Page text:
Select Committee on Transport, Local Government and the Regions Memoranda

Memorandum by Community Development Foundation (ERF 05)


  The Community Development Foundation (CDF) is a UK "non departmental public body" supported by the Active Community Unit of the Home Office. Its role is to pioneer, analyse and demonstrate ways of strengthening communities, and to disseminate guidance to policymakers at government and other levels, to professionals working with communities, and to community and voluntary organisations themselves.

  CDF has extensive experience of how European social policy works and has carried out innovative and influential research on the effects of EU funding on local communities both in the UK, in other member states and in accession countries. It is a founding member of the Combined European Bureau for Social Development which produces EU-wide material on participation. Full information about CDF is available from 0207 226 5376, and evidence of its work on European regeneration is among the sources cited below.


  Consideration of the need for a new European regeneration framework provides a timely opportunity to overcome a longstanding source of problems regarding the de facto exclusion of most community and voluntary organisations (NGOs) from access to EU funding. This problem is particularly acute in the field of regeneration and applies in all member states and accession countries. In this submission we are concerned both with the effects in the UK and with the implications across the union and for the enlargement process.

  Key EU policy statements (such as Agenda 2000 on which the current period of the Structural Funds is based) make clear that the EU wants to be "as close as possible to the citizen", to encourage "active citizenship" and "widest possible local partnership" and "overcome social exclusion".

  If EU policy on regeneration is to achieve these aims it is essential that its programmes are designed to include the contribution of the broad range of community and voluntary organisations (NGOs) which address these issues. Local NGOs are the bulk of the third sector, the backbone of civil society and the natural vehicle for citizen involvement in public affairs in all countries. Yet in practice EU regeneration programmes exclude participation by the majority of these organisations. This is a message that can be heard in various forms from all over the EU and accession countries.

  The main causes of the problem are the apparent requirement that virtually all individual projects supported by EU programmes have to have a labour market objective.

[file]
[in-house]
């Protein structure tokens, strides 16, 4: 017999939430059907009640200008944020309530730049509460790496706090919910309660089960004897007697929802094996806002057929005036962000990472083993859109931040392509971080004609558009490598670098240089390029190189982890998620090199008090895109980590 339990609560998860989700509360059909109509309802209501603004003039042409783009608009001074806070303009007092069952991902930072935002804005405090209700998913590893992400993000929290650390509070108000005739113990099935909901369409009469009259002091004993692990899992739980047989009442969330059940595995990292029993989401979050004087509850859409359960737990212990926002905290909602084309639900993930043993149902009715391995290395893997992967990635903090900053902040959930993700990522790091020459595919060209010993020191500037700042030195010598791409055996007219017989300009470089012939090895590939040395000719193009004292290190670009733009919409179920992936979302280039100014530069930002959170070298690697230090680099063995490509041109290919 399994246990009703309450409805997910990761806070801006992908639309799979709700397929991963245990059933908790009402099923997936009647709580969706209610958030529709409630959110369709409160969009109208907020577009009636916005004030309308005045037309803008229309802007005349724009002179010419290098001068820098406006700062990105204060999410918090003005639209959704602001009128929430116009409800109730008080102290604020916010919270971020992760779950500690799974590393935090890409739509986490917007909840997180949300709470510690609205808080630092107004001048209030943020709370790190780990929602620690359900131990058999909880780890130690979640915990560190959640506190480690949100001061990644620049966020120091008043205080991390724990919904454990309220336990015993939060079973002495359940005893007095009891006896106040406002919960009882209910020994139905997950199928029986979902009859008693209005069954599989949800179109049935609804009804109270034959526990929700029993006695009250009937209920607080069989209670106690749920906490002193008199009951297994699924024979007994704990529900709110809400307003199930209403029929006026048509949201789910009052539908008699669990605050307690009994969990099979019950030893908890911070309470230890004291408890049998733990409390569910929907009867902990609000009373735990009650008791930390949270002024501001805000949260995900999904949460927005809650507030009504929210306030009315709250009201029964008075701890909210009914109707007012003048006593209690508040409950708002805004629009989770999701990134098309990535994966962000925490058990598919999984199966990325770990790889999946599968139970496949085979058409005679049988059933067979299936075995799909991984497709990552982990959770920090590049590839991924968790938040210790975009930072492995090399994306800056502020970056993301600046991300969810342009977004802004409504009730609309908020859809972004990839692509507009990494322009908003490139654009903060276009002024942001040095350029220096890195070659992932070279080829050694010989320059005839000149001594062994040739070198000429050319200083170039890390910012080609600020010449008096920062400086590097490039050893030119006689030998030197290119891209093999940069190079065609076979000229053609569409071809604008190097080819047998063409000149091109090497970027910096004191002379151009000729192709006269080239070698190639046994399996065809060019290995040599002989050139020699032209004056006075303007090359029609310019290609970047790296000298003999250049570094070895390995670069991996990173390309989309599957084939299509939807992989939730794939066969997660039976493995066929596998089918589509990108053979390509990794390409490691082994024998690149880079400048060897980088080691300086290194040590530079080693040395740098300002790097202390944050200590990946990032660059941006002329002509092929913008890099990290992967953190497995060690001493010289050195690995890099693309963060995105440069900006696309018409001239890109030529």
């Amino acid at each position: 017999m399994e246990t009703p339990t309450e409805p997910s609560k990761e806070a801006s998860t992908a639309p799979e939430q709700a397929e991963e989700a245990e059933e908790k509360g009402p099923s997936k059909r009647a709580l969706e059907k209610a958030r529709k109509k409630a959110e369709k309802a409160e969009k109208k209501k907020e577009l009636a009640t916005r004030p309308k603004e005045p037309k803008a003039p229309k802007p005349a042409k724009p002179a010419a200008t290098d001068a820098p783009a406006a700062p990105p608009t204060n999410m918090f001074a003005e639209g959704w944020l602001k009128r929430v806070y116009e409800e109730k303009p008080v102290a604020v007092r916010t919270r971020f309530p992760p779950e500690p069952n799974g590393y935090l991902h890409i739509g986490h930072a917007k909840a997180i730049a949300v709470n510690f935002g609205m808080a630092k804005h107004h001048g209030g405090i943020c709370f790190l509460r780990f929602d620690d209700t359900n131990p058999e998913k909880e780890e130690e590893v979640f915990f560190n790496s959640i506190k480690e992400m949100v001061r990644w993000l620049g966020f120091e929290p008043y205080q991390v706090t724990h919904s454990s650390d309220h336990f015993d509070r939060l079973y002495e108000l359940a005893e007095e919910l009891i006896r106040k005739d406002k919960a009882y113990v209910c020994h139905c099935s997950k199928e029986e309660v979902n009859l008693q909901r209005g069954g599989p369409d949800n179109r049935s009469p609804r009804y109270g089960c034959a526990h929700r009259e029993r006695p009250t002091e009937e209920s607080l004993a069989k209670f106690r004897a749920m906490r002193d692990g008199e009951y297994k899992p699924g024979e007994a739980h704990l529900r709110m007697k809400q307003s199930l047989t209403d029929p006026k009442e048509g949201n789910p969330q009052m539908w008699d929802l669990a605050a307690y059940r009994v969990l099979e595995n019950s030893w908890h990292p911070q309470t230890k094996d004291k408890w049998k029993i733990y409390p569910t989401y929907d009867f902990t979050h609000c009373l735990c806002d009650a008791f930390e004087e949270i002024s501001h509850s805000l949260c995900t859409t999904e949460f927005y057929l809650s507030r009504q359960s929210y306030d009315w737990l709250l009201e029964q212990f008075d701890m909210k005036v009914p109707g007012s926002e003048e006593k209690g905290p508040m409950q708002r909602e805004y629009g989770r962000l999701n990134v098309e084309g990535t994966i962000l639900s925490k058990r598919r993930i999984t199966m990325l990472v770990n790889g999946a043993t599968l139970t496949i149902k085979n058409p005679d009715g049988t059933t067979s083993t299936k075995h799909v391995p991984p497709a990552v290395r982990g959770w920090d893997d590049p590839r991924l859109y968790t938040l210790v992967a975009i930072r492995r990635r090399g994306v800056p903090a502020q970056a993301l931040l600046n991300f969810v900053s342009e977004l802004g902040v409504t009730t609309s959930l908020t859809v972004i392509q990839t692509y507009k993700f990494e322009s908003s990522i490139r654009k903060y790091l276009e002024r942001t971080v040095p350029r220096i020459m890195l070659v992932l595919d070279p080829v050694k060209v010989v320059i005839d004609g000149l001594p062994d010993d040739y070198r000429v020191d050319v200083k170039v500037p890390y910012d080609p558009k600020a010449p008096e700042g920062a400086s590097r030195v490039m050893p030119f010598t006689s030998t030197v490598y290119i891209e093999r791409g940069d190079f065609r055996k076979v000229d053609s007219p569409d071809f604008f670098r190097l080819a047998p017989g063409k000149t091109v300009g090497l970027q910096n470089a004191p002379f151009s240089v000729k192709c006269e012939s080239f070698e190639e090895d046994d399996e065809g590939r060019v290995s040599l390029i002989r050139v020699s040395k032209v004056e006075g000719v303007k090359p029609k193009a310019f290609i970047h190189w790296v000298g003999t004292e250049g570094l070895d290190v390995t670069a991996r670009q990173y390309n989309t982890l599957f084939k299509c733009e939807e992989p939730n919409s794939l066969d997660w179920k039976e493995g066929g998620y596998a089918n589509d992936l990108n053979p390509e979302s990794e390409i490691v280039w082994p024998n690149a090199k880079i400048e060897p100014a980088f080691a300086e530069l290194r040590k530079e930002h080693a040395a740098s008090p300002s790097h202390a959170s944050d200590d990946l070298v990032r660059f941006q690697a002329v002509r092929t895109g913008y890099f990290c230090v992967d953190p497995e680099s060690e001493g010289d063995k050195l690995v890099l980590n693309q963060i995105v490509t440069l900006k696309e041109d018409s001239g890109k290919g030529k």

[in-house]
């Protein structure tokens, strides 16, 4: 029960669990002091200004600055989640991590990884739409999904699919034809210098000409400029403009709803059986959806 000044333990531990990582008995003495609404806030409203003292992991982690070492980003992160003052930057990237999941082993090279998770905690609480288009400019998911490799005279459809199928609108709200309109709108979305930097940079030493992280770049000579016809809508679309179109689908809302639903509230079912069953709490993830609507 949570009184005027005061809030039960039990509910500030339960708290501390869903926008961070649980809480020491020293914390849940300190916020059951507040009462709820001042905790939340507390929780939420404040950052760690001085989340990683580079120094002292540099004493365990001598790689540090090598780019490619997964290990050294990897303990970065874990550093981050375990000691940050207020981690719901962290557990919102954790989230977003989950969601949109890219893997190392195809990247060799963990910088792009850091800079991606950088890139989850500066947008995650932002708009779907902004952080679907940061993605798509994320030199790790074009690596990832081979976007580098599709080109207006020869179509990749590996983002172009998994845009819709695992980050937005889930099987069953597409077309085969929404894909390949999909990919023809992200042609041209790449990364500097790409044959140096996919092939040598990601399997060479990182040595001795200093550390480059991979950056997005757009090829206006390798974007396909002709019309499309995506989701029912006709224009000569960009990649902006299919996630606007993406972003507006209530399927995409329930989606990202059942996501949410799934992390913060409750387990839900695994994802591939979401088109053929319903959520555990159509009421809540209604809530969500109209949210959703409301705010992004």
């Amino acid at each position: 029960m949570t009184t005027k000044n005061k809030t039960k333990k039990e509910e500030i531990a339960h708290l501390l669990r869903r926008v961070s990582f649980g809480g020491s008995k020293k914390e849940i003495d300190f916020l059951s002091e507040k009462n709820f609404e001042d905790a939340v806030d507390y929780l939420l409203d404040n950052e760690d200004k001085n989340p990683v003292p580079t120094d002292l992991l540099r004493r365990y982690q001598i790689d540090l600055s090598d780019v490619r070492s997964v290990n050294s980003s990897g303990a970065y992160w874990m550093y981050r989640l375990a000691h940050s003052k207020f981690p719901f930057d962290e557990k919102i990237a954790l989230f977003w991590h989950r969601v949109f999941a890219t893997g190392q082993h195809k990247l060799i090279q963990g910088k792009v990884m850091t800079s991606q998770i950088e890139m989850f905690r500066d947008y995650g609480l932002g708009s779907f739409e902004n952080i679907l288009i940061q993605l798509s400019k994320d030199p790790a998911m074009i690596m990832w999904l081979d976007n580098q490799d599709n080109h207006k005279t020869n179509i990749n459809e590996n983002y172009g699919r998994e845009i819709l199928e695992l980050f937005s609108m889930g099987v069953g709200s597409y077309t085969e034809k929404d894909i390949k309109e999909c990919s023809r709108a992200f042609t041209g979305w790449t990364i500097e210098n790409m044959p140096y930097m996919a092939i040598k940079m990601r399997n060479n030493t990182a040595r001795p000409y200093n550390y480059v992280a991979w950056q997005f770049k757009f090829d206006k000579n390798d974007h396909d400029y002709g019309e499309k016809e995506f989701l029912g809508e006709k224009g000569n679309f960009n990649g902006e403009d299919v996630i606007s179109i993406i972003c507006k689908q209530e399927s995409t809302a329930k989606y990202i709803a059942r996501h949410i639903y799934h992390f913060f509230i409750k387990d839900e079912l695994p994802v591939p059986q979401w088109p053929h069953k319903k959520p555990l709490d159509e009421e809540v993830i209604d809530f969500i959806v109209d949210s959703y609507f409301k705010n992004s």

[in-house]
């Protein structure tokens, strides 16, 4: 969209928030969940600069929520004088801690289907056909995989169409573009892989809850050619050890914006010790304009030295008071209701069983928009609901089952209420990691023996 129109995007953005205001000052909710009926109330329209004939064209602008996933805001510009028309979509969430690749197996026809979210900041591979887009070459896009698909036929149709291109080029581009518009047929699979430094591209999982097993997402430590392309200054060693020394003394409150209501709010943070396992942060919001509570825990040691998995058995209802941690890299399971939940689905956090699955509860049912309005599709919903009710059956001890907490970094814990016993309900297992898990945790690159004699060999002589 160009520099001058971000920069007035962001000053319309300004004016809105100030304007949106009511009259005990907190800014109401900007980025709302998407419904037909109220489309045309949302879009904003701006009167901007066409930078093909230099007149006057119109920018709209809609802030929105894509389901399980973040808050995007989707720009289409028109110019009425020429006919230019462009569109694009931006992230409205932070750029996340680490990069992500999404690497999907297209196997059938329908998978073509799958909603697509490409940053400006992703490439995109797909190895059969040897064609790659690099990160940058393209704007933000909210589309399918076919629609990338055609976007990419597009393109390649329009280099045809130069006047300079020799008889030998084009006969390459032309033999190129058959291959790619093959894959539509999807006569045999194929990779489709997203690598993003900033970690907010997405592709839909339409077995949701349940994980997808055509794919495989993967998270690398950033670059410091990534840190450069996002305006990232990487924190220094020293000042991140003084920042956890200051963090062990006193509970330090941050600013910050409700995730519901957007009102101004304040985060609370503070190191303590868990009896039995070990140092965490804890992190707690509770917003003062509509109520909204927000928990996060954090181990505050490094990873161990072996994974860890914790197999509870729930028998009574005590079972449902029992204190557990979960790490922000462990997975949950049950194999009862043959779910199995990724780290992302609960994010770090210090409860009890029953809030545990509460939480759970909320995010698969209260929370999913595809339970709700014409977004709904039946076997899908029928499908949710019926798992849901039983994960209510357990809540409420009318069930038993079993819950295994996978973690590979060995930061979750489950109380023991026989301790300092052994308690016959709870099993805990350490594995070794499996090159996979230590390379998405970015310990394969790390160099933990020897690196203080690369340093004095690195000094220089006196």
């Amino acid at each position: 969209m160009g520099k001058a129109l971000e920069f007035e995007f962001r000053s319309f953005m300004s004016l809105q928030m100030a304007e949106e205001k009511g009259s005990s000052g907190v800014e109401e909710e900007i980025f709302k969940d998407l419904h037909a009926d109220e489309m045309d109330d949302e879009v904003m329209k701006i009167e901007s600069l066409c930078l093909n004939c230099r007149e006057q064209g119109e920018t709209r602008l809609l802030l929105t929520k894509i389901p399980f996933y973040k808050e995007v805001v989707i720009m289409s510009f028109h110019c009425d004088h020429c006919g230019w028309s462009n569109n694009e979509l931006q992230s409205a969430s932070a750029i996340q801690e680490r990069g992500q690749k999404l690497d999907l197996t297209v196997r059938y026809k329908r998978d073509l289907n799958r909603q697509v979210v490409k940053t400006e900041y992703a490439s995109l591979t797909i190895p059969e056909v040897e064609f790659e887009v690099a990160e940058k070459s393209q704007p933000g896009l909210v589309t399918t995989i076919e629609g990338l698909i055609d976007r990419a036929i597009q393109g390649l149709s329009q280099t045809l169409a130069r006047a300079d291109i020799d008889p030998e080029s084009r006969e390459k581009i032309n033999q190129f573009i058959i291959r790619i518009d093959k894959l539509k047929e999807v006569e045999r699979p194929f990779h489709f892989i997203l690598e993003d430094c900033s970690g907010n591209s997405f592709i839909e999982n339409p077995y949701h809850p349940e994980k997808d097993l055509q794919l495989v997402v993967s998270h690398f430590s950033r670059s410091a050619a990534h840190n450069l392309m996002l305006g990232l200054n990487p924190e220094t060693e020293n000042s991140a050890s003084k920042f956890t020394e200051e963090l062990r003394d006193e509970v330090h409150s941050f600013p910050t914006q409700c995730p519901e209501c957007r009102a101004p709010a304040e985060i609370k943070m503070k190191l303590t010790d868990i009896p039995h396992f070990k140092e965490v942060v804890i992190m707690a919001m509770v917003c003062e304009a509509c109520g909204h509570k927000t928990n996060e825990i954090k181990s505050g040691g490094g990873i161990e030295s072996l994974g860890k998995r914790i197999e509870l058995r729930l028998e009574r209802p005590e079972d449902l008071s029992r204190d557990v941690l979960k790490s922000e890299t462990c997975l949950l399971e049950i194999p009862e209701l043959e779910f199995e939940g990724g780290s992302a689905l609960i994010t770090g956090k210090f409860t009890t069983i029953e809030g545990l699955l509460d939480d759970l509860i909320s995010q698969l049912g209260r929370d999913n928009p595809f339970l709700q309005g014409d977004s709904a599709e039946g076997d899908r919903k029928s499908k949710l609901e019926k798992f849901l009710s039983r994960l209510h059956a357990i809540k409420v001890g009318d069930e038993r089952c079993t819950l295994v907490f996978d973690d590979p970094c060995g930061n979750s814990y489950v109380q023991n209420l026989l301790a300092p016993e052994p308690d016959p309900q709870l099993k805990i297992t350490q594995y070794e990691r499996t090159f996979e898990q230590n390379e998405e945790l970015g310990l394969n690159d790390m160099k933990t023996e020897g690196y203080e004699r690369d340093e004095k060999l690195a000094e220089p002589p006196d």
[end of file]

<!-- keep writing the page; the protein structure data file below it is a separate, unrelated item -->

One has to speak of this as an "apparent" requirement because it is not always clear at what level of decision-making the requirement is laid down in each case. There are a number of programmes which are explicitly targeted at job creation, training for employment or improving employability but there are also a number which are about social inclusion and local development which are not necessarily about the labour market. Yet numerous local NGOs which have important contributions to make in these spheres, whether under Objectives 1, 2 or 3 or the smaller programmes find their proposals rejected on the grounds that they do not have labour market objectives.

  It is difficult to pin down firmly the justification for these decisions because the EU does not maintain any kind of overview of the level of NGO participation in its programmes but it appears to be a combination of three factors:

  1.  The belief, amongst policy-makers, advisers and evaluators, that the entire Structural Fund programme is necessarily about the labour market and that this has to be carried through into every local project supported by it.

  2.  The belief that the terms "regeneration", "social inclusion" "local development" and even "third sector" are (only or primarily) economic terms.

  3.  Lack of understanding by some policy-makers and officials at EU and sometimes at government or local level of the broad and vital role of community and voluntary organisations (NGOs) in regeneration and social development.

  If the policies governing the Structural Funds are traced back to the Treaty of Europe, the establishment of the Funds and their modification through the various EU summits and documents, it is found that the ambiguity as to whether the Funds are solely economic instruments runs right through the discourse.

  Much of the ambiguity hinges on the meaning of "social" in the perennial phrase "social and economic". The very fact that "social" is added to "economic" in this phrase which is the pillar of so much EU policy indicates that it is not simply a variant of the term "economic" itself. Yet this is how it is treated in the administration of most of the EU policies governed by it. Logically one would expect that a combination of "social" and "economic" factors would result in programmes consisting of some social, some economic and some social-and-economic projects. In fact there are almost no projects which are purely or primarily social, eg improvement of local conditions per se, improvement of living conditions for the 35+ per cent of the adult population who are outside the labour market, improvement in the delivery of public services. Almost the only projects which get support in these areas are those which offer to tackle these issues via improving access to the labour market. In other words there are, under the Structural Funds, economic projects and social-and-economic projects but no social projects.

  Because the final operation of the Funds is negotiated separately for each member and accession state, and to some degree separately for each region within the states, through a chain of decision-making involving a variety of different levels and officials, it is difficult to say how far this constricted intrpretation is determined from the "top" or how far the ambiguity is deliberate (in order to allow some flexibility) but is inadvertently thwarted by widespread economistic assumptions and ignorance about the role of the NGO sector. Once the assumption becomes embedded that a certain Fund is about the labour market, operational documents will reflect this, as will the selection of departments and specialists to administer it, assumptions will be consolidated and the message arriving at the "coal face" will appear to be fixed.

  That the programmes are not entirely monolithic is demonstrated by the fact that specific programmes in specific regions in different countries have occasionally "bucked the trend" by finding ways to include genuinely wide NGO participation, achieved by the building up of a more flexible understanding between the specific stakeholders and officials in that case. Yet economistic narrowness remains the norm.